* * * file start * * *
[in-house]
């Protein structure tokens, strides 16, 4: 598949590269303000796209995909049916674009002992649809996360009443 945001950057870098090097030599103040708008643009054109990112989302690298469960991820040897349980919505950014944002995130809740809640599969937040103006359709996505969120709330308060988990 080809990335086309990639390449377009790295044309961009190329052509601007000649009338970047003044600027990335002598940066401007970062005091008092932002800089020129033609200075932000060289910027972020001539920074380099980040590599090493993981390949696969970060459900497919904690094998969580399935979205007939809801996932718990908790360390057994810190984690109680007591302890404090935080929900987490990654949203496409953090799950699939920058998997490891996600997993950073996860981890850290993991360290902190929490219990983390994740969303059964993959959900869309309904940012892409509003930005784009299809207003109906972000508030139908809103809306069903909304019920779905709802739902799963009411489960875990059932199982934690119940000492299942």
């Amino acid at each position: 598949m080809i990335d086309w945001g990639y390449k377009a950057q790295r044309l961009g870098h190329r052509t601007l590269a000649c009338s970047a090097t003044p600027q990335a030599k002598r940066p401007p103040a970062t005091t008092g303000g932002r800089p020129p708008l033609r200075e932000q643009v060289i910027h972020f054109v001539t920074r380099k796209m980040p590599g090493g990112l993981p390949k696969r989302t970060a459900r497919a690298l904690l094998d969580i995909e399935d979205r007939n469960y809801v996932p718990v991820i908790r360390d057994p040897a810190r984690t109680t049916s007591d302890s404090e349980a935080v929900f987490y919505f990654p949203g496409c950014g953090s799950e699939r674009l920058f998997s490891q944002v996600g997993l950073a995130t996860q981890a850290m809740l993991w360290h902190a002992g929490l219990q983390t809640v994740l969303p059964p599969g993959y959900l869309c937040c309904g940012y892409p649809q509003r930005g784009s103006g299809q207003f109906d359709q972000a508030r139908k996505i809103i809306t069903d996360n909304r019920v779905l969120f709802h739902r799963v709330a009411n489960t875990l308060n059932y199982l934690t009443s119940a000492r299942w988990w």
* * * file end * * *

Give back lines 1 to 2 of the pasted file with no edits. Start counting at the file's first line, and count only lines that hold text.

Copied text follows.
[in-house]
């Protein structure tokens, strides 16, 4: 598949590269303000796209995909049916674009002992649809996360009443 945001950057870098090097030599103040708008643009054109990112989302690298469960991820040897349980919505950014944002995130809740809640599969937040103006359709996505969120709330308060988990 080809990335086309990639390449377009790295044309961009190329052509601007000649009338970047003044600027990335002598940066401007970062005091008092932002800089020129033609200075932000060289910027972020001539920074380099980040590599090493993981390949696969970060459900497919904690094998969580399935979205007939809801996932718990908790360390057994810190984690109680007591302890404090935080929900987490990654949203496409953090799950699939920058998997490891996600997993950073996860981890850290993991360290902190929490219990983390994740969303059964993959959900869309309904940012892409509003930005784009299809207003109906972000508030139908809103809306069903909304019920779905709802739902799963009411489960875990059932199982934690119940000492299942």